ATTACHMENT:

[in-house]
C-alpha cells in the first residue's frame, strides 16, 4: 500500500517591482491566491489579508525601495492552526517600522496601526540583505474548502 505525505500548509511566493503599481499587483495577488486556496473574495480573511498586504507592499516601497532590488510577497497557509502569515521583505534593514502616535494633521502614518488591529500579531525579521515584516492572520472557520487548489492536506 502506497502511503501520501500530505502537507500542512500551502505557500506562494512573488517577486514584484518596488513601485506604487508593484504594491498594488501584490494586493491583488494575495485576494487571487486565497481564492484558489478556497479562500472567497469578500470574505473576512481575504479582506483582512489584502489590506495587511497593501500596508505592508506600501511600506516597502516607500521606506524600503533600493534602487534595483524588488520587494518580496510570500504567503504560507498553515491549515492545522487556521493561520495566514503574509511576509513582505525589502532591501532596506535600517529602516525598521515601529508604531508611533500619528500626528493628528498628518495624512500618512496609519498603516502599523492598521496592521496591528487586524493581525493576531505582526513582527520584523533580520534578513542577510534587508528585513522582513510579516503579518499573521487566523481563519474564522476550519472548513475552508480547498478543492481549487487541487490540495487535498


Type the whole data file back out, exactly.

[in-house]
C-alpha cells in the first residue's frame, strides 16, 4: 500500500517591482491566491489579508525601495492552526517600522496601526540583505474548502 505525505500548509511566493503599481499587483495577488486556496473574495480573511498586504507592499516601497532590488510577497497557509502569515521583505534593514502616535494633521502614518488591529500579531525579521515584516492572520472557520487548489492536506 502506497502511503501520501500530505502537507500542512500551502505557500506562494512573488517577486514584484518596488513601485506604487508593484504594491498594488501584490494586493491583488494575495485576494487571487486565497481564492484558489478556497479562500472567497469578500470574505473576512481575504479582506483582512489584502489590506495587511497593501500596508505592508506600501511600506516597502516607500521606506524600503533600493534602487534595483524588488520587494518580496510570500504567503504560507498553515491549515492545522487556521493561520495566514503574509511576509513582505525589502532591501532596506535600517529602516525598521515601529508604531508611533500619528500626528493628528498628518495624512500618512496609519498603516502599523492598521496592521496591528487586524493581525493576531505582526513582527520584523533580520534578513542577510534587508528585513522582513510579516503579518499573521487566523481563519474564522476550519472548513475552508480547498478543492481549487487541487490540495487535498